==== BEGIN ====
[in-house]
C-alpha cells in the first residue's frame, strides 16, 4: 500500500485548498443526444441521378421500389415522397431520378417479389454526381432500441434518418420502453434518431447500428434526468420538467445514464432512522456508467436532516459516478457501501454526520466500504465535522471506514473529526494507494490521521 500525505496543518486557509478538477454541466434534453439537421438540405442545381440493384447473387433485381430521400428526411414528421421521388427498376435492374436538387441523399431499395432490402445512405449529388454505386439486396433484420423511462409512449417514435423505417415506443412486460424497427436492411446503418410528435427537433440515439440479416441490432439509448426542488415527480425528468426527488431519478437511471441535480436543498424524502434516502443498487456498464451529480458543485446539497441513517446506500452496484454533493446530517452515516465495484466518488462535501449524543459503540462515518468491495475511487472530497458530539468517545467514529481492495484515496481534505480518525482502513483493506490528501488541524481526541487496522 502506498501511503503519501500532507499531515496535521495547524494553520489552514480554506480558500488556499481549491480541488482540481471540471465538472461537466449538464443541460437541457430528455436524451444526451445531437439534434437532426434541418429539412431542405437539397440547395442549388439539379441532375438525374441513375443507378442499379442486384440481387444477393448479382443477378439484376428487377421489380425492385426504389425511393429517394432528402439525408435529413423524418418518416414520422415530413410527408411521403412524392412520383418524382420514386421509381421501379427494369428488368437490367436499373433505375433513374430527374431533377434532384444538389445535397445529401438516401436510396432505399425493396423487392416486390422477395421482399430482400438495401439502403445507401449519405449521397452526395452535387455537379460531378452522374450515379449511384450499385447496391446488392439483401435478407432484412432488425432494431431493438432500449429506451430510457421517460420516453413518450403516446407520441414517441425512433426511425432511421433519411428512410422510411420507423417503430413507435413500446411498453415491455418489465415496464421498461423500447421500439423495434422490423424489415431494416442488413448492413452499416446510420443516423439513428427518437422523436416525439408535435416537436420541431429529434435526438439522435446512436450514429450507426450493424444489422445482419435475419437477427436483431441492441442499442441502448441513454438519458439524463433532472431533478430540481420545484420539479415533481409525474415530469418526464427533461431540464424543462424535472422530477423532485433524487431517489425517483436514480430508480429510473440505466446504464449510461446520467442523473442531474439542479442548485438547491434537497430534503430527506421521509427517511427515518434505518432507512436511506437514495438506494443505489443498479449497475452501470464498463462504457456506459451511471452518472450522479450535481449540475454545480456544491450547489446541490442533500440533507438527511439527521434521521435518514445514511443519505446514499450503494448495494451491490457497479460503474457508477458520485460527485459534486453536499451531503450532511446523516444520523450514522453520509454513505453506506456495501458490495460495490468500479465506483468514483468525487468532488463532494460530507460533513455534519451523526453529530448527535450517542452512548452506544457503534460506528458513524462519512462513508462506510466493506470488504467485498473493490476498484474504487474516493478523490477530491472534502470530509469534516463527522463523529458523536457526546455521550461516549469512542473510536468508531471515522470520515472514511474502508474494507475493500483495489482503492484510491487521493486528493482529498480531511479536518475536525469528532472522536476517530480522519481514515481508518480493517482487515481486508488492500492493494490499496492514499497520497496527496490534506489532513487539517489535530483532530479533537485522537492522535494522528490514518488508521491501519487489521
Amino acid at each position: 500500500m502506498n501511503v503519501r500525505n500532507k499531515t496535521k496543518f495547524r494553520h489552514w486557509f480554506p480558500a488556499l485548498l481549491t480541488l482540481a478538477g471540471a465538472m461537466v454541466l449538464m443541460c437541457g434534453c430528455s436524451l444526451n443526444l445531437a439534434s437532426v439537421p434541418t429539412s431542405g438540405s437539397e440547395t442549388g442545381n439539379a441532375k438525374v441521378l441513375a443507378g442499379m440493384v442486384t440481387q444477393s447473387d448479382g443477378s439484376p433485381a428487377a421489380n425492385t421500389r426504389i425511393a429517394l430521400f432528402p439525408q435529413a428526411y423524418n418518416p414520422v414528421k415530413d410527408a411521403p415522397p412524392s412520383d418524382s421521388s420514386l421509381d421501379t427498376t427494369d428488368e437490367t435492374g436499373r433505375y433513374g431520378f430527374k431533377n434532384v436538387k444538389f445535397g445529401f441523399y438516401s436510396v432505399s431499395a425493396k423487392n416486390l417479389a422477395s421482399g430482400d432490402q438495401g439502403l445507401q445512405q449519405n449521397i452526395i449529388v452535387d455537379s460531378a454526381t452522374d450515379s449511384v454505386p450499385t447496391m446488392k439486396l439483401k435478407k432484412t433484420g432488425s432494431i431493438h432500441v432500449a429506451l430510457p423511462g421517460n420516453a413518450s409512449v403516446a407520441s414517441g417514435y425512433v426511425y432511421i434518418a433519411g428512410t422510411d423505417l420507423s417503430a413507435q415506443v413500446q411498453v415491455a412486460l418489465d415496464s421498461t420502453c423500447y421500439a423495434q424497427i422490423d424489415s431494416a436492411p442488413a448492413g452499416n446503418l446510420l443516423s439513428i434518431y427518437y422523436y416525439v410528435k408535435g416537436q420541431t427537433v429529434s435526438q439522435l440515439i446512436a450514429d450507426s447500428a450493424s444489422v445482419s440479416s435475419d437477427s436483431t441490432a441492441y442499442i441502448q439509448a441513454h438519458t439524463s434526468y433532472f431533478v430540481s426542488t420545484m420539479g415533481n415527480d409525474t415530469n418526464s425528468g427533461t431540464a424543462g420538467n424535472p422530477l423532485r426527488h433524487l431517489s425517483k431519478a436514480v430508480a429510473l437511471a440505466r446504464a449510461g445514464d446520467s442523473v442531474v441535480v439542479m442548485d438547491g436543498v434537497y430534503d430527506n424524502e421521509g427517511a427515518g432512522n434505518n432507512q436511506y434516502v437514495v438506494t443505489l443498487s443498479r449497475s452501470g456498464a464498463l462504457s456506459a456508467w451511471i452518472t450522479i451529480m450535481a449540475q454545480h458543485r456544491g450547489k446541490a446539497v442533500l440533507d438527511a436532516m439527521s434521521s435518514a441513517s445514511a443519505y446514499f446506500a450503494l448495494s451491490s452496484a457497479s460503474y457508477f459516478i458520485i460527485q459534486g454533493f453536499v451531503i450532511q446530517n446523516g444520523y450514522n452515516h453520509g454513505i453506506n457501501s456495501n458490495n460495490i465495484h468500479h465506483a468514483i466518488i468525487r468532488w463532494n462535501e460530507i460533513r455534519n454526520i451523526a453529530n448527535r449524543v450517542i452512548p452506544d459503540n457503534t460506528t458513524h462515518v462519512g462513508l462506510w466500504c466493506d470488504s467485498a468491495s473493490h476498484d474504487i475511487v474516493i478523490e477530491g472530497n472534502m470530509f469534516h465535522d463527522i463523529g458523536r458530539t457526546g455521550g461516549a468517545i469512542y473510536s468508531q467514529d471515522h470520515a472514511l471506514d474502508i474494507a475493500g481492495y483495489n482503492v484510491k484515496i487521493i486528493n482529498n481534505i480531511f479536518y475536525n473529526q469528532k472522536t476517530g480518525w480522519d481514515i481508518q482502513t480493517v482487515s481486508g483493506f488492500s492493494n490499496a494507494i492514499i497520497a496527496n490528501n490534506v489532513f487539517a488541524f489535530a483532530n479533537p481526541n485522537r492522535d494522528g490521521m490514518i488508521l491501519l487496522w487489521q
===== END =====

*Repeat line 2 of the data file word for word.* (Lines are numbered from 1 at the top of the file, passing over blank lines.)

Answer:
C-alpha cells in the first residue's frame, strides 16, 4: 500500500485548498443526444441521378421500389415522397431520378417479389454526381432500441434518418420502453434518431447500428434526468420538467445514464432512522456508467436532516459516478457501501454526520466500504465535522471506514473529526494507494490521521 500525505496543518486557509478538477454541466434534453439537421438540405442545381440493384447473387433485381430521400428526411414528421421521388427498376435492374436538387441523399431499395432490402445512405449529388454505386439486396433484420423511462409512449417514435423505417415506443412486460424497427436492411446503418410528435427537433440515439440479416441490432439509448426542488415527480425528468426527488431519478437511471441535480436543498424524502434516502443498487456498464451529480458543485446539497441513517446506500452496484454533493446530517452515516465495484466518488462535501449524543459503540462515518468491495475511487472530497458530539468517545467514529481492495484515496481534505480518525482502513483493506490528501488541524481526541487496522 502506498501511503503519501500532507499531515496535521495547524494553520489552514480554506480558500488556499481549491480541488482540481471540471465538472461537466449538464443541460437541457430528455436524451444526451445531437439534434437532426434541418429539412431542405437539397440547395442549388439539379441532375438525374441513375443507378442499379442486384440481387444477393448479382443477378439484376428487377421489380425492385426504389425511393429517394432528402439525408435529413423524418418518416414520422415530413410527408411521403412524392412520383418524382420514386421509381421501379427494369428488368437490367436499373433505375433513374430527374431533377434532384444538389445535397445529401438516401436510396432505399425493396423487392416486390422477395421482399430482400438495401439502403445507401449519405449521397452526395452535387455537379460531378452522374450515379449511384450499385447496391446488392439483401435478407432484412432488425432494431431493438432500449429506451430510457421517460420516453413518450403516446407520441414517441425512433426511425432511421433519411428512410422510411420507423417503430413507435413500446411498453415491455418489465415496464421498461423500447421500439423495434422490423424489415431494416442488413448492413452499416446510420443516423439513428427518437422523436416525439408535435416537436420541431429529434435526438439522435446512436450514429450507426450493424444489422445482419435475419437477427436483431441492441442499442441502448441513454438519458439524463433532472431533478430540481420545484420539479415533481409525474415530469418526464427533461431540464424543462424535472422530477423532485433524487431517489425517483436514480430508480429510473440505466446504464449510461446520467442523473442531474439542479442548485438547491434537497430534503430527506421521509427517511427515518434505518432507512436511506437514495438506494443505489443498479449497475452501470464498463462504457456506459451511471452518472450522479450535481449540475454545480456544491450547489446541490442533500440533507438527511439527521434521521435518514445514511443519505446514499450503494448495494451491490457497479460503474457508477458520485460527485459534486453536499451531503450532511446523516444520523450514522453520509454513505453506506456495501458490495460495490468500479465506483468514483468525487468532488463532494460530507460533513455534519451523526453529530448527535450517542452512548452506544457503534460506528458513524462519512462513508462506510466493506470488504467485498473493490476498484474504487474516493478523490477530491472534502470530509469534516463527522463523529458523536457526546455521550461516549469512542473510536468508531471515522470520515472514511474502508474494507475493500483495489482503492484510491487521493486528493482529498480531511479536518475536525469528532472522536476517530480522519481514515481508518480493517482487515481486508488492500492493494490499496492514499497520497496527496490534506489532513487539517489535530483532530479533537485522537492522535494522528490514518488508521491501519487489521